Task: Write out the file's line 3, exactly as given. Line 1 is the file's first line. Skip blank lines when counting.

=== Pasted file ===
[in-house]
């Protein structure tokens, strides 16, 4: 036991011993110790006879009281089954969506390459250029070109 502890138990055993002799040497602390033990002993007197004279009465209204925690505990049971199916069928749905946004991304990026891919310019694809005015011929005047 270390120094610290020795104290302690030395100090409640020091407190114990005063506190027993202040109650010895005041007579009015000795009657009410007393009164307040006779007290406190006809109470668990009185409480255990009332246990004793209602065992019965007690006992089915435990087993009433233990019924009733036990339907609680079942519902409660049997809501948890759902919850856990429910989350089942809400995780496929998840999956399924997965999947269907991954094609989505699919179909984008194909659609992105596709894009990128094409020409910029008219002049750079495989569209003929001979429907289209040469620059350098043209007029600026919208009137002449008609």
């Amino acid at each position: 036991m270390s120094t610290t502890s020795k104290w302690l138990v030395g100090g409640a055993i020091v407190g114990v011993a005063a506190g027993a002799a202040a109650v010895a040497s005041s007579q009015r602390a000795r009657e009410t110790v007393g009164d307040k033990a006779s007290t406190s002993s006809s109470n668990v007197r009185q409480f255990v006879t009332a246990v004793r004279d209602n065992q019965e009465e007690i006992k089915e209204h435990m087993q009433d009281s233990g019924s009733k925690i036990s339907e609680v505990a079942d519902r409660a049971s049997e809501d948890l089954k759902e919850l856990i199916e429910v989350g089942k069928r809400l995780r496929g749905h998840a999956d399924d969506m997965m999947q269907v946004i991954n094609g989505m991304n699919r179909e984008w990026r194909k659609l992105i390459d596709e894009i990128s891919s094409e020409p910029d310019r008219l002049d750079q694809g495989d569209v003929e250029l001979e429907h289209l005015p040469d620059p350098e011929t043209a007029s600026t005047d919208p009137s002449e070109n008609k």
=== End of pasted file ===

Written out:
């Amino acid at each position: 036991m270390s120094t610290t502890s020795k104290w302690l138990v030395g100090g409640a055993i020091v407190g114990v011993a005063a506190g027993a002799a202040a109650v010895a040497s005041s007579q009015r602390a000795r009657e009410t110790v007393g009164d307040k033990a006779s007290t406190s002993s006809s109470n668990v007197r009185q409480f255990v006879t009332a246990v004793r004279d209602n065992q019965e009465e007690i006992k089915e209204h435990m087993q009433d009281s233990g019924s009733k925690i036990s339907e609680v505990a079942d519902r409660a049971s049997e809501d948890l089954k759902e919850l856990i199916e429910v989350g089942k069928r809400l995780r496929g749905h998840a999956d399924d969506m997965m999947q269907v946004i991954n094609g989505m991304n699919r179909e984008w990026r194909k659609l992105i390459d596709e894009i990128s891919s094409e020409p910029d310019r008219l002049d750079q694809g495989d569209v003929e250029l001979e429907h289209l005015p040469d620059p350098e011929t043209a007029s600026t005047d919208p009137s002449e070109n008609k």